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For misbehaving kids: a mini boot camp

The one-day program offers drill instructor-type discipline, exercise, anti-drug talks and anger management classes.

By CURTIS KRUEGER

© St. Petersburg Times, published June 7, 2000


LARGO -- Note to kids: If your parents threaten to send you to boot camp to whip you into shape, listen up.

Starting July 8, they can actually do it.

photo
[Times photo: Jamie Francis]
Boot camp "recruits" wait for their drill instructor. The new Saturday camp, which will start July 8, is for kids headed for serious trouble, rather than in it.
Using a $34,000 grant from the state Department of Juvenile Justice, the Pinellas County Boot Camp is about to begin a Saturday program for boys and girls between the ages of 10 and 17.

It is designed to allow parents to send misbehaving youths to the boot camp for a one-day, 12-hour session of physical training, drug and alcohol awareness, anger management and other programs.

The session could be "a little wake-up call" for incorrigible youths, said boot camp Sgt. Tim Slaughter.

The kids whose parents sign them up for the program will wear old-fashioned white-and-black-striped convict outfits and endure the harsh words of screaming drill instructors. By the end of the day, the boot camp staff hopes youths will understand that "you kids are special and you need to do the right thing," said Lt. Thomas W. Smith, the boot camp commander.

The boot camp, near the Pinellas County Jail near Largo, is financed by the state and operated by the Pinellas County Sheriff's Office for youths who have committed crimes. Most "recruits" are between 14 and 17 and stay at the camp for at least eight months. All are boys, and have been sentenced by judges into the juvenile justice system.

In regular boot camp, boys face shouting drill instructors, countless push-ups and military-style haircuts, and they learn military drill and ceremony. At the same time they attend a special school and participate in programs designed to steer them clear of criminal activity in the future.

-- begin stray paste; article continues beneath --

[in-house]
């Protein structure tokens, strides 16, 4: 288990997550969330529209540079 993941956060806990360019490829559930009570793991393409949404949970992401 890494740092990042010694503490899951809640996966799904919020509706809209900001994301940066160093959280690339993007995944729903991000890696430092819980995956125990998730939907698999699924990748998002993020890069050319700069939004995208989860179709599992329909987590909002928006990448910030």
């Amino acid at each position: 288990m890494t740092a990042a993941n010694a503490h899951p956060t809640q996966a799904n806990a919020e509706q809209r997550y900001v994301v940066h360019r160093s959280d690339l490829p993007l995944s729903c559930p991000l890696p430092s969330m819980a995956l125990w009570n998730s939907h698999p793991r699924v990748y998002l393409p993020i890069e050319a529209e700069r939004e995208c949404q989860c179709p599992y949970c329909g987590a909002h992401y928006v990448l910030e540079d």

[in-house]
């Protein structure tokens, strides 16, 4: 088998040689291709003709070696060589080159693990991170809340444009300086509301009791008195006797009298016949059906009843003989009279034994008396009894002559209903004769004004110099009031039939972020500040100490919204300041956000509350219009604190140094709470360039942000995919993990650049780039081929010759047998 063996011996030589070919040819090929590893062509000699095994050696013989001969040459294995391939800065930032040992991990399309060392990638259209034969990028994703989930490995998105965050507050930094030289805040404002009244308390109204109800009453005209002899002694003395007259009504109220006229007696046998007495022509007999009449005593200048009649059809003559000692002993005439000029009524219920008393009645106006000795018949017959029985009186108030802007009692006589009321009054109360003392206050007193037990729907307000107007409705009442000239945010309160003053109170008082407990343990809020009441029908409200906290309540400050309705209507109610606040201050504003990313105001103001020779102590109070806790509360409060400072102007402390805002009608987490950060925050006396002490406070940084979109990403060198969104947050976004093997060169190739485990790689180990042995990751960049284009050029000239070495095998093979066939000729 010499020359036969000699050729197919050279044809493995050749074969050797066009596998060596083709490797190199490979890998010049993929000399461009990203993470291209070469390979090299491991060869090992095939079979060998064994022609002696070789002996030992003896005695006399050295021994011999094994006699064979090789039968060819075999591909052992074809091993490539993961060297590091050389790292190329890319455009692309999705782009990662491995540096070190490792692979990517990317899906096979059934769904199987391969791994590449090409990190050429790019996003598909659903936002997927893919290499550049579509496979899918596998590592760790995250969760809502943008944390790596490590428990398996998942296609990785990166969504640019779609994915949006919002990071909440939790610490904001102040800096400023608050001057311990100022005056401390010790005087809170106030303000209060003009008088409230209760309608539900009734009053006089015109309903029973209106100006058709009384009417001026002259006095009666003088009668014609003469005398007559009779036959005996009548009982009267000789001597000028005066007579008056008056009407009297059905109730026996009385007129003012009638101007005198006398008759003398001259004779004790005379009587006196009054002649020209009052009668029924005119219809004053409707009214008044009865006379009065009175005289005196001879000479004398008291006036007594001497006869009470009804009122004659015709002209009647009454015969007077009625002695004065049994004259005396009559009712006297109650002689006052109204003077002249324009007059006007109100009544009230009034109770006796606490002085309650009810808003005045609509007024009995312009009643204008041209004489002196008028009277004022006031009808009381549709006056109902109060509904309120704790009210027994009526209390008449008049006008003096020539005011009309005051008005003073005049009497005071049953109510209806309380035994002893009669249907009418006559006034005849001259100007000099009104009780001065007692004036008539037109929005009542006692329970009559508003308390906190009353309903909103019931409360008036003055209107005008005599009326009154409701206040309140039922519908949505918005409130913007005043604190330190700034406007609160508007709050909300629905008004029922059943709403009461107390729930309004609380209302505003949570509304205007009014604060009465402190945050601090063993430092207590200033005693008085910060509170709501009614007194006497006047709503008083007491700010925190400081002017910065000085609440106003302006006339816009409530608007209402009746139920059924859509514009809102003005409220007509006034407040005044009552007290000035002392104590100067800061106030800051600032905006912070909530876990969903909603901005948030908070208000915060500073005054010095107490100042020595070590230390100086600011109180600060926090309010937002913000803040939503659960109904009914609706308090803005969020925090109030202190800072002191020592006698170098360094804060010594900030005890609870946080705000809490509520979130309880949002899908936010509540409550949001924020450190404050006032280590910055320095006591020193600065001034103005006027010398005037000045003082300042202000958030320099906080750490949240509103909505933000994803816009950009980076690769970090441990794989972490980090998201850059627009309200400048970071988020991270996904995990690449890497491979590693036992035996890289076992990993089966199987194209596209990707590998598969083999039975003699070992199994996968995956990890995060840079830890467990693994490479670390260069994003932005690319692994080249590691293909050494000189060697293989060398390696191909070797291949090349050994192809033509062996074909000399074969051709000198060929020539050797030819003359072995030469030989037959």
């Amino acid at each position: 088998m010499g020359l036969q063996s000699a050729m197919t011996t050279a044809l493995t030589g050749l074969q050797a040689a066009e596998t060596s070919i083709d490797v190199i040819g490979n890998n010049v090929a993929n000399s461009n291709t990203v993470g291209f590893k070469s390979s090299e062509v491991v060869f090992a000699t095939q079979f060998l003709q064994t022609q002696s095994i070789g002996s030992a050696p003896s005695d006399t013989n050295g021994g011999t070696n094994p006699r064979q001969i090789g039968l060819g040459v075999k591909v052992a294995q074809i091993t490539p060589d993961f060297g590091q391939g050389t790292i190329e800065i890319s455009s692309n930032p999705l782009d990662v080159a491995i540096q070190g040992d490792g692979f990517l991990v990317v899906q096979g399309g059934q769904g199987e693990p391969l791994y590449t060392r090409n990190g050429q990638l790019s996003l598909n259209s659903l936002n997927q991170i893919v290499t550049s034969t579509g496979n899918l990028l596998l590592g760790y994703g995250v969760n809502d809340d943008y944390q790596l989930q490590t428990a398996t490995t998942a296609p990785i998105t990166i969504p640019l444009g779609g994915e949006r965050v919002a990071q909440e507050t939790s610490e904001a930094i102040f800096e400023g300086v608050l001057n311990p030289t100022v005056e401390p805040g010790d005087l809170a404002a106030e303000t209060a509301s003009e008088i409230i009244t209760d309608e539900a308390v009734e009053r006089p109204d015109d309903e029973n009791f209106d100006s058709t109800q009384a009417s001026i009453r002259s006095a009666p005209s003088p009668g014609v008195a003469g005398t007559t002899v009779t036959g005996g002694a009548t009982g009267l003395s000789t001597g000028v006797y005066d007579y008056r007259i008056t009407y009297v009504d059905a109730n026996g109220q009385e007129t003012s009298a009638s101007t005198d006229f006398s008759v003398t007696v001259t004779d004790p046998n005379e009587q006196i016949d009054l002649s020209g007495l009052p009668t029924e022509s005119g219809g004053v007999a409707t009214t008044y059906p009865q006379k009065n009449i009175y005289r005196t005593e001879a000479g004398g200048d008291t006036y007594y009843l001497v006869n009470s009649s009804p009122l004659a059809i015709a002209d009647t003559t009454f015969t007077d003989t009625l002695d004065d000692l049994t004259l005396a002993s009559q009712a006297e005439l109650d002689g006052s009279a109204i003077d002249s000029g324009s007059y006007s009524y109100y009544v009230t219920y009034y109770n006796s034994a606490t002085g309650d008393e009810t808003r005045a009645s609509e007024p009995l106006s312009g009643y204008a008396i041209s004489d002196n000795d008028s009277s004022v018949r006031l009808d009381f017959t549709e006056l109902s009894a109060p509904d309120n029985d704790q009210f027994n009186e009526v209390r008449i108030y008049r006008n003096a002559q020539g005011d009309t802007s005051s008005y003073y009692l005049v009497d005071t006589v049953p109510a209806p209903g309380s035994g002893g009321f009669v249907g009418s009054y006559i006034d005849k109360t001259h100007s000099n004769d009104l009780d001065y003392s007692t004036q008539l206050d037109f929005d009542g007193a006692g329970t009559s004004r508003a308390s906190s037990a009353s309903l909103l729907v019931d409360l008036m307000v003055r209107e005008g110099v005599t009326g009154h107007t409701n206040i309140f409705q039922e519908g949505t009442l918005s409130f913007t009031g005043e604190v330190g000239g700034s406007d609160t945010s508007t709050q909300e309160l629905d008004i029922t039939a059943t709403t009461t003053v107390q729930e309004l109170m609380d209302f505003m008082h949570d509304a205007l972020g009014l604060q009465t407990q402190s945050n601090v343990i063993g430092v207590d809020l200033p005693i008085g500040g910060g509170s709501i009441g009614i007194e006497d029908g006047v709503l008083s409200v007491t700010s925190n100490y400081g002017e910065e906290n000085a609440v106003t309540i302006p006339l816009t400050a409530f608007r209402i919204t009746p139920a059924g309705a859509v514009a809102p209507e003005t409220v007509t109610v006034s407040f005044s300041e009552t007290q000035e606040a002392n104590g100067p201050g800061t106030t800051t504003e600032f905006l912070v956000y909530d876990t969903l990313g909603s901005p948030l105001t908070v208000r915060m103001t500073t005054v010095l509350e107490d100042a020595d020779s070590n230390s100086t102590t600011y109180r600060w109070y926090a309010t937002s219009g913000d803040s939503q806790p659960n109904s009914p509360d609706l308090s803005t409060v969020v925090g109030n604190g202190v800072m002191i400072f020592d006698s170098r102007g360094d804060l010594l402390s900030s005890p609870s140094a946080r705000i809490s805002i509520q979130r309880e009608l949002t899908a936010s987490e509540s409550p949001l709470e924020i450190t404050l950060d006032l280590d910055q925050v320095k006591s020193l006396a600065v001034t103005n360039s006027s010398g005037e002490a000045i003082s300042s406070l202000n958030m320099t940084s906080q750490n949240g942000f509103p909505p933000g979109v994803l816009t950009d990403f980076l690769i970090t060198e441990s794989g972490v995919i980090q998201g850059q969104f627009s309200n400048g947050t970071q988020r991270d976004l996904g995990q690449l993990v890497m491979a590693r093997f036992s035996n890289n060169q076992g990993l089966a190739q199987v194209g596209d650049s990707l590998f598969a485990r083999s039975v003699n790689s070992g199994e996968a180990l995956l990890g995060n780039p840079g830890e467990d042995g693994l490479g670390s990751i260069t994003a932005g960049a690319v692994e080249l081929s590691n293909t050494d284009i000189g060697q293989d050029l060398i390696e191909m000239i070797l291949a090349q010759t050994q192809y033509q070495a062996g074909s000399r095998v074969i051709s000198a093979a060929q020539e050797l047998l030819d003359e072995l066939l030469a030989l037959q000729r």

The Saturday program will be sort of a crash course for youths with less severe problems. It will be less harsh, but designed to make children think about where they might be headed if they skip school and commit crimes.

After a "welcome'' from the drill instructors and some sort of physical exercise, the group of youths will discuss the dangers of alcohol and tobacco; ways of managing their anger; and how to resolve conflicts nonviolently. They also will receive a lunch, snacks and a certificate.

Smith said it's hard to predict just now how the youths will react to wearing the prison stripes.

"Our guess is that it's going to be a shock, like "Oh geez, what did I get myself into?' '' he said. He said he hopes the message that eventually will settle in participants' minds is "there's a consequence for your actions.''

Each group will consist of either boys or girls, but not both. This is the first time a Pinellas boot camp program has been open to girls. Youths in the Saturday program will not interact with the regular boot camp recruits.

The program is designed for youths who are constantly getting into trouble at home, such as by failing to attend school, disobeying parental rules, staying out late at night and so on. It is not designed for kids who have committed several serious crimes.

On the Thursday night before each Saturday session, parents will attend a meeting to learn what their children are in for.

In deciding whom to accept into the program, the boot camp staff will consider whether the youths have brothers or sisters who have been arrested, live in a high-crime neighborhood, habitually miss school, come from single-parent homes, have discipline problems in school, have been charged with crimes in the juvenile justice system, have been victims of abuse, are not performing well in school, or have substance abuse or mental health problems, among other things.

To receive an information packet about the program, call (727) 453-7078. It is open only to Pinellas County residents.

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